INTEGRATED TREATMENT ACTION PLANLake Leland Integrated Aquatic Plant Management Plan
AQUATIC PLANT CONTROL INTENSITY ZONES
In any water body, control of nuisance aquatic plants can be achieved at different scales: high intensity control, low intensity control, or no control. For example, high intensity control may be needed around docks and in swimming areas, whereas, low intensity control or no control would be suitable in most other areas.
At the present time, the steering committee feels that high intensity control of Brazilian elodea is appropriate around private docks, the boat launch, and swimming areas, and no control is appropriate for the rest of the lake (Figure 23). If in the future the spread of Brazilian elodea degrades the fishery, a low control (conservatively low stocking of grass carp) is deemed appropriate.
For the reed canary grass in the upper 2000 feet of Leland Creek, the committee feels a high intensity control is appropriate because of the flooding problem and its impact on on county and state roads, septic drainfields, and encroachment of the lake on adjacent lands.
At the present time, the yellow flag iris is not considered a serious problem and low intensity control would be appropriate.
RECOMMENDED CONTROL STRATEGY
After spending several steering committee meetings looking at the available options for controlling Brazilian elodea, there is a consensus of opinion on one factat this point in time, there is no 100 percent method of control that is environmentally friendly, cost effective, and meets the needs of the community. The process of evaluation has come down to one of weighing the pros and cons for each scenario. The steering committee recognizes that the effective management of Brazilian elodea will be an on-going concern and will take a long term commitment. The management strategy is not static and may need to change over time as conditions change.
For the present, the steering committee recommends the following strategies to address the presence of Brazilian elodea in Lake Leland:
Reed Canary Grass
The invasive reed canary grass that is causing flooding problems is only part of a complex problem. Because of the poor drainage resulting from a low gradient, Leland Creek not only needs a canary grass control program but also continual vigilance to keep the channel clear of beaver dams and other obstructions. The resumption of beaver trapping should be encouraged to keep the population in control. Research indicates that some communities have solved beaver problems with innovative ideas that allow humans and the beaver to coexist. It is recommended that Leland Neighborhood Improvement Club include reed canary grass and beaver control in LNIC concerns. As with Brazilian elodea control, this dilemma will require a long term commitment.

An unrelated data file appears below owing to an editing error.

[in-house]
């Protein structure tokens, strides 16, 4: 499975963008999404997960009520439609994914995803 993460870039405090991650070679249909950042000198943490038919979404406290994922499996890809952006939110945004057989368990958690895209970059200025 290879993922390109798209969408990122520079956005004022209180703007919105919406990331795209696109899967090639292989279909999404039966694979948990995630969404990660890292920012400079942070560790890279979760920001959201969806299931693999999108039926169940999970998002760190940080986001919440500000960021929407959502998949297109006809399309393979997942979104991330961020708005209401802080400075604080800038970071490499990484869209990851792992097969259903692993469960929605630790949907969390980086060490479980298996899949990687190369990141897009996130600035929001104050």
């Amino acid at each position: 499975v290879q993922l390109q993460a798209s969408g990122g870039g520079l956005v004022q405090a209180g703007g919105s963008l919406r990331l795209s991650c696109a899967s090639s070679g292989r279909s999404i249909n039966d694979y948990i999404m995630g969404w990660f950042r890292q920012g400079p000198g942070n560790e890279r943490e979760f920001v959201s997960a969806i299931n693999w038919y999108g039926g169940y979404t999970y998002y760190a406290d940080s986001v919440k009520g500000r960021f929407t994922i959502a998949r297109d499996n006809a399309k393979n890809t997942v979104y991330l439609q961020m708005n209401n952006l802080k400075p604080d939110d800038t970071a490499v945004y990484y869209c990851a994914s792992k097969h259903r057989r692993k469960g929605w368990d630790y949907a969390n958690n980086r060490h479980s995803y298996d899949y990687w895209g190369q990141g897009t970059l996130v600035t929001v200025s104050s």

As a start for control, after much deliberation the steering committee recommends the use of the herbicide RODEO on the canary grass as the least damaging and most cost effective alternative. But there are several items of consideration with this strategy.
Yellow Flag Iris
Yellow flag iris, which has increasingly been spreading along the shore of the lake, can best be controlled by hand digging. Those residents who would like to see less of the plant along their shoreline are encouraged to selectively remove the plant.
PRIMARY ACTIONS, TIMELINE, and COST
PUBLIC EDUCATION PROGRAM
Throughout the IAPMP process, public outreach has been regularly occurring to keep the larger community informed on the status of the proceedings. Meetings, workshops, newsletters, and newspaper articles have been utilized in the past. These methods of education are expected to continue with the help of volunteers from the Leland Neighborhood Improvement Club. Information has also been disseminated through the Jefferson County Conservation District in the form of public displays. This form of awareness will be encouraged to continue.
Signs that bring attention to the Brazilian elodea problem in Lake Leland and show how to avoid the spread of noxious aquatic plants have been developed by Ecology. These are being installed at the Leland boat ramp and other nearby lakes. Similar notices are being placed on the campground bulletin board, and educational flyers are scheduled to be handed out to visitors and residents alike. Since noxious aquatic weeds are spread by transport on boat motors, trailers, and fishing gear, continued public outreach to boaters utilizing the public launch is highly recommended. Residents trained in the identification of noxious aquatic weeds should continue annual monitoring of lake vegetation for early detection of any new noxious infestations.
In addition to noxious aquatic weed information, the importance of Best Management Practices (BMPs) should also be stressed to the community. These watershed stewardship activities should help reduce nutrient, contaminant, and sediment inputs into the lake. Ecology has a publication entitled Blueprint for a Lake-friendly Landscape (Appendix F) that addresses BMPs for shoreline properties. It would be beneficial to distribute a copy to all lakeside residents on a yearly basis.
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